segunda-feira, 15 de setembro de 2008

Blues Creation - Live 1971 (Japan Hard Rock Blues Psych)


MAIS UMA POSTAGEM DESTA BOA BANDA JAPONESA!! ESTE É UM ALBUM AO VIVO ONDE OS CARAS MOSTRAM TODA SUA ENERGIA NO PALCO, NUMA DAS SUAS MELHORES FASES E FAZENFO UM HARD ROCK BLUES PESADO DURANTE PRATICAMENTE TODA A APRESENTAÇÃO!! A FAIXA UNDERSTAND CONTA COM A PARTICIPAÇÃO DE UMA DAS MUSAS DO ROCK NIPÔNICO "CARMEN MAKI"!! BELO VENENO!!

Reissue of rare Japanese heavy blues acid psychedelic hard rock concert album from 1971!

BLUES CREATION - Live!

Straight from the Japan Folk Jamboree Circa 1971 comes Thee Mighty Blues Creation with their brand of electrified/electrifying bastardized heavy rock riffage. Yer unworthy earholes will have an audial orgasm as Lord of Hot Licks Kazuo ‘Flash’ Takeda and his band of not-so-merry-men stomp all over those foolish notions you had about what comprised Great Hard Rock.

Beginning in 1969 as a pedestrian, John Mayall’s Bluesbreakers imitation, Kaz saw the limitations of being a purist and drafted a whole new lineup to shit all over such pursuits. He undoubtedly sat down with a big reefer and half-consciously nodded his noggin along with the first Sabbath LP… and the stone was cast. The Blues Creation Mk. II (Vocalist Fumio Nunoya, bassist Takayuki Noji & Minister of Battery Shinichi Tashiro) unleashed their masterwork, “Demon & Eleven Children” in ‘70 to plenty o’ fanfare in their native Japan. They were so respected in fact, that their label, Columbia Japan, wanting a shot to sign then-free agent, but extremely popular pop diva Carmen Maki, used ‘em as bait to get her to sign on the dotted line (she’d been itchin’ to be taken seriously as a rock ‘n’ roller).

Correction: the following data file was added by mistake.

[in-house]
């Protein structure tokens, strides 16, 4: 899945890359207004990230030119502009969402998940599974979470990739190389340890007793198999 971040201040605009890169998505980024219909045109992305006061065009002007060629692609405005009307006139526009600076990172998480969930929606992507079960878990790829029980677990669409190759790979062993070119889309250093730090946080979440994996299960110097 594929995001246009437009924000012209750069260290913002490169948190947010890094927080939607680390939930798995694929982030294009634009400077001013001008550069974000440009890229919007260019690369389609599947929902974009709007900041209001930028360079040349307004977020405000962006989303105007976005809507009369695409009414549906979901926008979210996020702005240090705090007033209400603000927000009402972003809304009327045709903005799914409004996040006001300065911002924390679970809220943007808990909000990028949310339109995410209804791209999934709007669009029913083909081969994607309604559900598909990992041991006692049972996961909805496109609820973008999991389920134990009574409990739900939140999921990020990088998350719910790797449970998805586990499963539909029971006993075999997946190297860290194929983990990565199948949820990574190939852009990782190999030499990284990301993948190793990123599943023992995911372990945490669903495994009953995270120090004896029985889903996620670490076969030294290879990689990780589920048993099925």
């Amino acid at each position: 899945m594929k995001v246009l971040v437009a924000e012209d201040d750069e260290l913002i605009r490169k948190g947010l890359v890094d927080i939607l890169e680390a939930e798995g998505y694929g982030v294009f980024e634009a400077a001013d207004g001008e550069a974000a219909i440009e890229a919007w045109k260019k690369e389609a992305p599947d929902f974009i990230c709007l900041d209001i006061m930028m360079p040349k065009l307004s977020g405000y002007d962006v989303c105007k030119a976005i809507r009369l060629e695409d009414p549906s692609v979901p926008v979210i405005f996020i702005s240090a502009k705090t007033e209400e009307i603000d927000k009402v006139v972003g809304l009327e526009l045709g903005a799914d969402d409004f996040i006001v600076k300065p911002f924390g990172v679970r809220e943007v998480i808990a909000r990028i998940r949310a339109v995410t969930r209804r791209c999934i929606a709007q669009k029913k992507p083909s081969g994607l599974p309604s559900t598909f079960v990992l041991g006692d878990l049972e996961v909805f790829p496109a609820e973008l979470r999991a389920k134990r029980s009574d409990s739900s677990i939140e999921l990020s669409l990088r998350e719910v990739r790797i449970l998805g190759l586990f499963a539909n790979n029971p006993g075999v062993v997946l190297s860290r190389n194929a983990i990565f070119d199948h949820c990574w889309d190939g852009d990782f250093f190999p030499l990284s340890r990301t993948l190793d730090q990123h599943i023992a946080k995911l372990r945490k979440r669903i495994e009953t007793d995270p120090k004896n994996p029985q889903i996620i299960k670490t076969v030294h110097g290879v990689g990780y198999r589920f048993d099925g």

That collaboration, the imaginatively-titled, “Blues Creation & Carmen Maki” is unlistenable at worst and mediocre at best. Maki, despite having decent range, had horrible phrasing and quite frankly, had nary a rockin’ bone in her lovely body. The band pumped out their usually head-spinning thunder all to no avail. Luckily, she only appears on one track on this here live LP (the easily skippable “Understand”), their swansong. They torch Muddy’s “Rolling Stone” and gobble, chew and spit out Loudermilk-by-way-of-Blues-Magoos standard, “Tobacco Road”. The highlight though, is the fuck-the-overdubs, screw-the-subtlety version of “Demon & Eleven Children”– the boys positively rape their instruments on this ‘un. Don’t get much better’n this, kids.

01 - Rolling Stone
02 - Nightmare
03 - Drinkin' Blues
04 - Demon & Eleven Children
05 - Understand (Feat.Carmen Maki)
06 - Tobacco Road

http://rapidshare.com/files/145381575/Live1971_Venenos.rar
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